In this collection, which includes 22 short stories, Stephanie Verni has told tales of love, heartbreak, middle-aged meltdowns, gossips and unkind women, abusive relationships, a last-ditch message in a bottle, witches and brooms, baseball, and living with a grandmother, among others. Written over a span of twenty years, The Postcard and Other Short Stories & Poetry includes Contelli's Mimosa, the short story that inspired Stephanie Verni's first novel, Beneath the Mimosa Tree. This collection of stories will warm your heart and leave you feeling as if you've made a few new friends among the pages.
|Product dimensions:||6.00(w) x 9.00(h) x 0.59(d)|
About the Author
Stephanie Verni is the author of Inn Significant, Beneath the Mimosa Tree, Baseball Girl, The Postcard and Other Short Stories & Poetry, and is the co-author of the textbook, Event Planning: Communicating Theory and Practice. She is Professor of Business Communication at Stevenson University where she instructs writing and communication courses. She received an MFA in Creative Writing from National University and a Master’s degree in Professional Writing from Towson University. She resides in Severna Park, Maryland, with her husband and two children. Visit her blog, Steph’s Scribe, at stephsscribe.com.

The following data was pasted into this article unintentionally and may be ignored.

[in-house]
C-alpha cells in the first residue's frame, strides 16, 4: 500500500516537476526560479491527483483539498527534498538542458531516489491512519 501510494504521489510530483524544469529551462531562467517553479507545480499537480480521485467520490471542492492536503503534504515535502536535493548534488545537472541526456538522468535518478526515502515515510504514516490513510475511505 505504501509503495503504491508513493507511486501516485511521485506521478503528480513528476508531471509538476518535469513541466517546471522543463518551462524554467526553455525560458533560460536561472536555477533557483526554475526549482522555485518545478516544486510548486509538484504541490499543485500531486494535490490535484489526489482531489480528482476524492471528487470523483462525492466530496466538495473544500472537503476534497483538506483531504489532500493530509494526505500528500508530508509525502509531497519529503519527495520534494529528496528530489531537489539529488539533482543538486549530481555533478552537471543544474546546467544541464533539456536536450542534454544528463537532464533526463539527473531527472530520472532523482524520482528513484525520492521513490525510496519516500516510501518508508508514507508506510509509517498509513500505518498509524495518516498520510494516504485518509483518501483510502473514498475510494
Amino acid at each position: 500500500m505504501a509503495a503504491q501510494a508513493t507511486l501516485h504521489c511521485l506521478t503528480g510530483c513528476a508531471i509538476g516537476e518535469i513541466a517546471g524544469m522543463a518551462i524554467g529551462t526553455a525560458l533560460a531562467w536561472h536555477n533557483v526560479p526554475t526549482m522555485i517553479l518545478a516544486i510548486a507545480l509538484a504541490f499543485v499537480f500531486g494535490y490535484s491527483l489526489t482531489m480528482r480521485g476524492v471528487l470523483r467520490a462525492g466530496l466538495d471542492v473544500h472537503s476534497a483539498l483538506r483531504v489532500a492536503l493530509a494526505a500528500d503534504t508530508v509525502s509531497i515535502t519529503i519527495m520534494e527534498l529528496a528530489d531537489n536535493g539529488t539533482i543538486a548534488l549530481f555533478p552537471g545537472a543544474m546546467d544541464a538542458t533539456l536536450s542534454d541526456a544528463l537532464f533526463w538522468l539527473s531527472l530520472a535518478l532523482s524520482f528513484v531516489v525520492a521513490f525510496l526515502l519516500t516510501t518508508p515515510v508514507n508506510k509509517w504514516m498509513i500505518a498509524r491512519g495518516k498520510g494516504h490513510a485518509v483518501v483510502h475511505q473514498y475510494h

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The Postcard and Other Short Stories & Poetry based on 0 ratings. 1 reviews.
Reviewed by Emily-Jane Hills Orford for Readers' Favorite A postcard is more than just a pretty picture on one side, marking a spot of interest somewhere in the world, perhaps even something exotic. A postcard is what’s written on the back, addressed to a recipient with a quaint little note about an event, a memory, or an expression of emotions filled with hope. What is written on the postcard is a story, a memoir, a cherished tidbit of life. It may be prose, or it may be poetry. But it is short, eloquent and to the point. Stephanie Verni’s collection of short stories and poems, The Postcard and Other Short Stories & Poetry, provides readers with a large selection of ideas, emotions, experiences and a love that comes from a message in a bottle, or a love that endures a breakup only to be resurrected through the exchange of vintage postcards with loving messages. In verse, the author/poet introduces the reader to this eloquent collection of thoughts and scenarios: “Stories can blur what’s true, what’s not-/ And among these pages, I’ve dabbled with plots./ So I’m awfully glad you’ve taken the time-/ To read what’s yours, but once was mine.” The collection follows this enticing opening, carefully arranged and presented so the reader can savor one story or poem at a time. The author suggests that she really isn’t a poet, but her rhyming verse, her haiku, and even a lovely sonnet say otherwise. Each story is well constructed and speaks about the human condition: love, death, loneliness, separation, fear and so much more. An enjoyable read.